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Apple Outlines How Augmented Reality Glasses Could Overlay Points of Interest
The U.S. Patent and Trademark Office on Tuesday granted Apple a patent describing a "method for representing points of interest in a view of a real environment on a mobile device," and while there is no specific mention of so-called Apple Glasses, the patent describes a "head-mounted display."
As with many other augmented reality devices, the head-mounted display would be able to overlay computer-generated virtual information onto a view of the real environment. More specifically, the headset would have a camera that is able to identify and annotate points of interest and other objects.
One illustration in the patent shows a head-mounted display showing buildings, each identified with an overlaying label. In another embodiment, an iPhone is shown with detailed information about a specific point of interest.
While the head-mounted display looks like a pair of snowboarding goggles, patent illustrations are merely examples.
Apple files numerous patent applications every week, of course, and many of the inventions do not see the light of day. Patents are also very detailed, encompassing many possible ideas, even ones that Apple might not have any plans to advance. So, the exact implementation if any remains to be seen.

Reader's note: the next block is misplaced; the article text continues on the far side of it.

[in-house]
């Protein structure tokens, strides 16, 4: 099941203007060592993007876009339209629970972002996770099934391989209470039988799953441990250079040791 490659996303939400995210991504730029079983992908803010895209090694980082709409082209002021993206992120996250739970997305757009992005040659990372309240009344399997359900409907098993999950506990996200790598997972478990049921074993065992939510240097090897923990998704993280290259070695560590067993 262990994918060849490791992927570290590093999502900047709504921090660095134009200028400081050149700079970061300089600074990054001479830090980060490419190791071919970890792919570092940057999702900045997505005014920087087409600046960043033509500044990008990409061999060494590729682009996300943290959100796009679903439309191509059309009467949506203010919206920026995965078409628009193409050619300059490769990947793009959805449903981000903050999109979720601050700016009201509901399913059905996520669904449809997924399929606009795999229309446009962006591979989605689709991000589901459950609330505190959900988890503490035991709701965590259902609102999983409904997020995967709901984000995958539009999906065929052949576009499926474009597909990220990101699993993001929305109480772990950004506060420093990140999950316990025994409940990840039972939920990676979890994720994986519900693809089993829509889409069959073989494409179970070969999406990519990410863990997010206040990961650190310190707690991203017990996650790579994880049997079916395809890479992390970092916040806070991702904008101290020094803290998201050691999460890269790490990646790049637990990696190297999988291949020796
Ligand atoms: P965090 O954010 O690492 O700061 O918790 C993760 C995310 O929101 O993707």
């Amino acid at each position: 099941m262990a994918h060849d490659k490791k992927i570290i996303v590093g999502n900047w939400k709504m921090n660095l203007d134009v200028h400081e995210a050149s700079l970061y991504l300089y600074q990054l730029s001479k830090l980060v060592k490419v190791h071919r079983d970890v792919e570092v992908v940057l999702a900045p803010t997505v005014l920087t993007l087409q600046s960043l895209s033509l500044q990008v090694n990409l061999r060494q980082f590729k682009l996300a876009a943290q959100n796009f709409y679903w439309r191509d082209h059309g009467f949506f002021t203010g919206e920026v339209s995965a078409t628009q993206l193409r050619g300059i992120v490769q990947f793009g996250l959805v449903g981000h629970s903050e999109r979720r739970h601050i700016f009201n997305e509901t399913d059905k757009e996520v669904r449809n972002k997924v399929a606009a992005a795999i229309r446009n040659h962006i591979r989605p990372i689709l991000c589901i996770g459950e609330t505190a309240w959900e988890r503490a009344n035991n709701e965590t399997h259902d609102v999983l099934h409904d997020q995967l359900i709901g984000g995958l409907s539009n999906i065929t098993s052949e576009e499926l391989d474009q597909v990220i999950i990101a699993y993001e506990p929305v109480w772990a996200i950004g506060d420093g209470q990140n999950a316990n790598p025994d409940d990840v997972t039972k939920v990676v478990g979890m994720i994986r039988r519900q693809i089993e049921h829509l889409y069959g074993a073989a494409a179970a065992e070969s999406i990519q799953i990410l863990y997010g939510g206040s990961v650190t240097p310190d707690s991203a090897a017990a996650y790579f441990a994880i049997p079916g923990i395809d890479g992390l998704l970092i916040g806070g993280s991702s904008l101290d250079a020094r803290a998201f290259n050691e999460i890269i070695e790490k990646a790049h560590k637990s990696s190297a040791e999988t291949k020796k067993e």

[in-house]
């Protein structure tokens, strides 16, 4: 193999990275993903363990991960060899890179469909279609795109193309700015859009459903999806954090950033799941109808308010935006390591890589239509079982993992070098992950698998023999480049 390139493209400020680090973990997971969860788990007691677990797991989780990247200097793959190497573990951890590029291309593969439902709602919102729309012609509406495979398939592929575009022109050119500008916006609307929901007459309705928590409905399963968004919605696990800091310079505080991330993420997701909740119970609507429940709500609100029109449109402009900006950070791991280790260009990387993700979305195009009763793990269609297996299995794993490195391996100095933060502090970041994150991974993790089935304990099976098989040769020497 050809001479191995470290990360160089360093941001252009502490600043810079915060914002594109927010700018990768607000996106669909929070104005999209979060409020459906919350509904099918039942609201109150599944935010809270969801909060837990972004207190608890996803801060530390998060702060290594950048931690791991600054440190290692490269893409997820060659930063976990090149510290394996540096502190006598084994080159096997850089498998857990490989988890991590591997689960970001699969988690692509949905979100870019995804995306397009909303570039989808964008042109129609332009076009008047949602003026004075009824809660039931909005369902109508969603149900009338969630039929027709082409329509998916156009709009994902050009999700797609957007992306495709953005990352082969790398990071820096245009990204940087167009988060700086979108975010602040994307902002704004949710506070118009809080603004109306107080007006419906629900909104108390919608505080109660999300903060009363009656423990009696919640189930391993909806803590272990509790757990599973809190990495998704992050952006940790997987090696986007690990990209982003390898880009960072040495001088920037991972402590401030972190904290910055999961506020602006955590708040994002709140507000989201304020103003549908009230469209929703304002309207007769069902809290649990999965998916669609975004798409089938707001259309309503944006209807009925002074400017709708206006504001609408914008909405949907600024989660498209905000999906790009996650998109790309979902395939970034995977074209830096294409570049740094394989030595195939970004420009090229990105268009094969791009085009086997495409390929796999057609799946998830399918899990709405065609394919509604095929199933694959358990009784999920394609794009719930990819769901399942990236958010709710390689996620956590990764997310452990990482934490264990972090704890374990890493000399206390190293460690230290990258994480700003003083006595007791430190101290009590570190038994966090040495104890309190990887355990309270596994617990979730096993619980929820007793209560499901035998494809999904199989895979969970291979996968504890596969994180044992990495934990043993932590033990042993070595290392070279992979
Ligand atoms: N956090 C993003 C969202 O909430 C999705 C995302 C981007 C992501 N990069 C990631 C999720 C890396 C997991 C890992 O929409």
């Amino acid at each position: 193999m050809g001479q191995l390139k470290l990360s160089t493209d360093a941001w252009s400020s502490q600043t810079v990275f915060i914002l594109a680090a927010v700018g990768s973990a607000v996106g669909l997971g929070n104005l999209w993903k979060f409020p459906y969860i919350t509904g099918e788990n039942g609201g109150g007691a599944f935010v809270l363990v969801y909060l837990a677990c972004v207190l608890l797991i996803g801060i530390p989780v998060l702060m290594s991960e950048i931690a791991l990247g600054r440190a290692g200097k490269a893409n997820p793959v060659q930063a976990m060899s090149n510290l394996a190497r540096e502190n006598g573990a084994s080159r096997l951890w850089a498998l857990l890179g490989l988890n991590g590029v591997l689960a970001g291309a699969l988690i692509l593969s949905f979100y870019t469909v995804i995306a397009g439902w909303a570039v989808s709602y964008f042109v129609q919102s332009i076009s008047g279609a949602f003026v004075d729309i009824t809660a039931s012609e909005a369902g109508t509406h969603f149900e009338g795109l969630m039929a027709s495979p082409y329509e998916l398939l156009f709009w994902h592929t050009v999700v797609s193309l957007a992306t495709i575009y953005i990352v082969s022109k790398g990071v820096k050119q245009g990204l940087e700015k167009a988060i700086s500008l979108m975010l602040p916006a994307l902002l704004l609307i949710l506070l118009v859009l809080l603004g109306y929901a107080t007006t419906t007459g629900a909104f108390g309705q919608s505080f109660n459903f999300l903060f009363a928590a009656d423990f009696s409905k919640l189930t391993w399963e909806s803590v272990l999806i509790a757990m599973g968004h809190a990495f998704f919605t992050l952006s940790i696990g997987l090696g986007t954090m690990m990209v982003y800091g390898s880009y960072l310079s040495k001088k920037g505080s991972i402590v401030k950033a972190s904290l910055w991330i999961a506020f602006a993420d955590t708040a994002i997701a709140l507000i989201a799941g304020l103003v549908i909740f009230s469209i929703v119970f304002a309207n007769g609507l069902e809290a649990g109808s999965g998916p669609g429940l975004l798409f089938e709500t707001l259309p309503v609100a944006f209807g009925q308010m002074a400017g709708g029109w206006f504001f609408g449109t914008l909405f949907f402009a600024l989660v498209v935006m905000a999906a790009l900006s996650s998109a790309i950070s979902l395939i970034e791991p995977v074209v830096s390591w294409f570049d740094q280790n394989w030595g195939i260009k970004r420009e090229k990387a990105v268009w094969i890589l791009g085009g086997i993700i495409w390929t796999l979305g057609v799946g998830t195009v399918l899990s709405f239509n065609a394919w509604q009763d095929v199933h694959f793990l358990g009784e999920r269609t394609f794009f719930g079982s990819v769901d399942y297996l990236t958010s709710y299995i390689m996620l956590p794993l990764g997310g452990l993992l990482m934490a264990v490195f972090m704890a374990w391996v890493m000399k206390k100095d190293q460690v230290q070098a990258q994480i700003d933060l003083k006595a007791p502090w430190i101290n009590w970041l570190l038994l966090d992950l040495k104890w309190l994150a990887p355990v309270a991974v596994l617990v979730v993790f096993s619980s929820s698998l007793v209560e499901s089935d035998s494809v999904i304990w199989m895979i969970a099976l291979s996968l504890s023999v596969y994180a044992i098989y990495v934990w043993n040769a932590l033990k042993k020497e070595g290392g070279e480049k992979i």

At this point, it's not entirely clear if Apple is working on Google Glasses-like glasses or a HoloLens-like headset. Apple CEO Tim Cook has expressed more of an interest in augmented reality than virtual reality, however, and the patent does suggest that Apple is focused on augmenting the real world.
Bloomberg's Mark Gurman has previously reported that Apple's headset will use a custom iOS-based operating system dubbed "rOS" for now. He also said the headset would wirelessly connect to an iPhone.
Apple has acquired multiple augmented reality startups including Metaio in 2015, Vrvana in 2017, and Akonia Holographics last year, and has hired away employees from HoloLens and similar companies, as it continues to work on the project. In fact, the inventors listed on this patent are former Metaio employees.
AppleInsider was first to report on the patent being granted today. Apple applied for the patent back in 2017.